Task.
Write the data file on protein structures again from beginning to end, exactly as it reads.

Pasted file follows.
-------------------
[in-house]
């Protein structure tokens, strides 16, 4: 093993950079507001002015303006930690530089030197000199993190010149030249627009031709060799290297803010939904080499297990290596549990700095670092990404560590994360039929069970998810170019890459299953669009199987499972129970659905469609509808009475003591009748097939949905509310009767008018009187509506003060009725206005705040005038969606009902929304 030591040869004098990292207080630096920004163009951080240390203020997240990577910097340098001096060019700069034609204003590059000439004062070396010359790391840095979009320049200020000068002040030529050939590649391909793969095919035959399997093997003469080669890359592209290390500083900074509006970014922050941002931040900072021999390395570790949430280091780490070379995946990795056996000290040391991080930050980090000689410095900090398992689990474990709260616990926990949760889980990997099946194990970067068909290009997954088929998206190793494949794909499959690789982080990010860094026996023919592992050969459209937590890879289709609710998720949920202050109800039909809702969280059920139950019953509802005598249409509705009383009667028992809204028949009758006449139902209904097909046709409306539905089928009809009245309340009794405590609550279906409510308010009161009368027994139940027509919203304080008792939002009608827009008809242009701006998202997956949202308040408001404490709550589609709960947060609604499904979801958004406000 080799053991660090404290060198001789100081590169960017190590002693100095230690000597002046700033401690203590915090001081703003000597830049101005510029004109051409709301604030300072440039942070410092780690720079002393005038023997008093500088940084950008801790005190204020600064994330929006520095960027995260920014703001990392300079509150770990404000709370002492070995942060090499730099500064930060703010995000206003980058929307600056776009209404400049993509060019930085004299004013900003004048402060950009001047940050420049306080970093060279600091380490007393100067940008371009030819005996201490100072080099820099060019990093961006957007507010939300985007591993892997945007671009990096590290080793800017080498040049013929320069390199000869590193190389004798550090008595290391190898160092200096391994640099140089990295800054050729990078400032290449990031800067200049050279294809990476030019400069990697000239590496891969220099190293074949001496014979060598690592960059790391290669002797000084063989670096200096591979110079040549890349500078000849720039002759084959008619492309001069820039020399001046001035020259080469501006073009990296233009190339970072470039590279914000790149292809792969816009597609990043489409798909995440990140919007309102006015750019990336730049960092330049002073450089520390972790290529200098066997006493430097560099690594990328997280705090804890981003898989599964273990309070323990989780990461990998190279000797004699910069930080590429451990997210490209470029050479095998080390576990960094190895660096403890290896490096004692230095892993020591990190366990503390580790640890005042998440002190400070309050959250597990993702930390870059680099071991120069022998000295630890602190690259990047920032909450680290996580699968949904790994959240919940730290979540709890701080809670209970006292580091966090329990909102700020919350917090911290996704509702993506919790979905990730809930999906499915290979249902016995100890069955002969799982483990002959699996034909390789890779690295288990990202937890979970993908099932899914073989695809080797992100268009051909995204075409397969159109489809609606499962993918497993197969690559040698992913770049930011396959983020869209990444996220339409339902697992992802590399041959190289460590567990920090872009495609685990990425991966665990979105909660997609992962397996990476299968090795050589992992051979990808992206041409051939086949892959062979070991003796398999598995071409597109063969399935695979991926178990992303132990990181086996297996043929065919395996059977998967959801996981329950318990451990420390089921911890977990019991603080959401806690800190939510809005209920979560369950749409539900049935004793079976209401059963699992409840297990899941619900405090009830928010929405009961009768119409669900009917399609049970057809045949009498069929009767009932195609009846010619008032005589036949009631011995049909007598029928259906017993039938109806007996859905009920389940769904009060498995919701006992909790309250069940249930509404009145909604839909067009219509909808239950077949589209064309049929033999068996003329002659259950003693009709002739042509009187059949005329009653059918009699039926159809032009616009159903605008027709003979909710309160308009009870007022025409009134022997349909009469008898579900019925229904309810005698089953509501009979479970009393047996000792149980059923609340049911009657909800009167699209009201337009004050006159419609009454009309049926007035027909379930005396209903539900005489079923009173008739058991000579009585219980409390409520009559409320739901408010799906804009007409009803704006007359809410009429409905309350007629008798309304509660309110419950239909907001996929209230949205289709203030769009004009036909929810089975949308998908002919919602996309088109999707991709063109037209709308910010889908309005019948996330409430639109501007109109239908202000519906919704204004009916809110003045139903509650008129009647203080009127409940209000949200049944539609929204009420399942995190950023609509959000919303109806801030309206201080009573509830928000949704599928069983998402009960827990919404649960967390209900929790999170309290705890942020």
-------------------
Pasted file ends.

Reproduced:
[in-house]
């Protein structure tokens, strides 16, 4: 093993950079507001002015303006930690530089030197000199993190010149030249627009031709060799290297803010939904080499297990290596549990700095670092990404560590994360039929069970998810170019890459299953669009199987499972129970659905469609509808009475003591009748097939949905509310009767008018009187509506003060009725206005705040005038969606009902929304 030591040869004098990292207080630096920004163009951080240390203020997240990577910097340098001096060019700069034609204003590059000439004062070396010359790391840095979009320049200020000068002040030529050939590649391909793969095919035959399997093997003469080669890359592209290390500083900074509006970014922050941002931040900072021999390395570790949430280091780490070379995946990795056996000290040391991080930050980090000689410095900090398992689990474990709260616990926990949760889980990997099946194990970067068909290009997954088929998206190793494949794909499959690789982080990010860094026996023919592992050969459209937590890879289709609710998720949920202050109800039909809702969280059920139950019953509802005598249409509705009383009667028992809204028949009758006449139902209904097909046709409306539905089928009809009245309340009794405590609550279906409510308010009161009368027994139940027509919203304080008792939002009608827009008809242009701006998202997956949202308040408001404490709550589609709960947060609604499904979801958004406000 080799053991660090404290060198001789100081590169960017190590002693100095230690000597002046700033401690203590915090001081703003000597830049101005510029004109051409709301604030300072440039942070410092780690720079002393005038023997008093500088940084950008801790005190204020600064994330929006520095960027995260920014703001990392300079509150770990404000709370002492070995942060090499730099500064930060703010995000206003980058929307600056776009209404400049993509060019930085004299004013900003004048402060950009001047940050420049306080970093060279600091380490007393100067940008371009030819005996201490100072080099820099060019990093961006957007507010939300985007591993892997945007671009990096590290080793800017080498040049013929320069390199000869590193190389004798550090008595290391190898160092200096391994640099140089990295800054050729990078400032290449990031800067200049050279294809990476030019400069990697000239590496891969220099190293074949001496014979060598690592960059790391290669002797000084063989670096200096591979110079040549890349500078000849720039002759084959008619492309001069820039020399001046001035020259080469501006073009990296233009190339970072470039590279914000790149292809792969816009597609990043489409798909995440990140919007309102006015750019990336730049960092330049002073450089520390972790290529200098066997006493430097560099690594990328997280705090804890981003898989599964273990309070323990989780990461990998190279000797004699910069930080590429451990997210490209470029050479095998080390576990960094190895660096403890290896490096004692230095892993020591990190366990503390580790640890005042998440002190400070309050959250597990993702930390870059680099071991120069022998000295630890602190690259990047920032909450680290996580699968949904790994959240919940730290979540709890701080809670209970006292580091966090329990909102700020919350917090911290996704509702993506919790979905990730809930999906499915290979249902016995100890069955002969799982483990002959699996034909390789890779690295288990990202937890979970993908099932899914073989695809080797992100268009051909995204075409397969159109489809609606499962993918497993197969690559040698992913770049930011396959983020869209990444996220339409339902697992992802590399041959190289460590567990920090872009495609685990990425991966665990979105909660997609992962397996990476299968090795050589992992051979990808992206041409051939086949892959062979070991003796398999598995071409597109063969399935695979991926178990992303132990990181086996297996043929065919395996059977998967959801996981329950318990451990420390089921911890977990019991603080959401806690800190939510809005209920979560369950749409539900049935004793079976209401059963699992409840297990899941619900405090009830928010929405009961009768119409669900009917399609049970057809045949009498069929009767009932195609009846010619008032005589036949009631011995049909007598029928259906017993039938109806007996859905009920389940769904009060498995919701006992909790309250069940249930509404009145909604839909067009219509909808239950077949589209064309049929033999068996003329002659259950003693009709002739042509009187059949005329009653059918009699039926159809032009616009159903605008027709003979909710309160308009009870007022025409009134022997349909009469008898579900019925229904309810005698089953509501009979479970009393047996000792149980059923609340049911009657909800009167699209009201337009004050006159419609009454009309049926007035027909379930005396209903539900005489079923009173008739058991000579009585219980409390409520009559409320739901408010799906804009007409009803704006007359809410009429409905309350007629008798309304509660309110419950239909907001996929209230949205289709203030769009004009036909929810089975949308998908002919919602996309088109999707991709063109037209709308910010889908309005019948996330409430639109501007109109239908202000519906919704204004009916809110003045139903509650008129009647203080009127409940209000949200049944539609929204009420399942995190950023609509959000919303109806801030309206201080009573509830928000949704599928069983998402009960827990919404649960967390209900929790999170309290705890942020």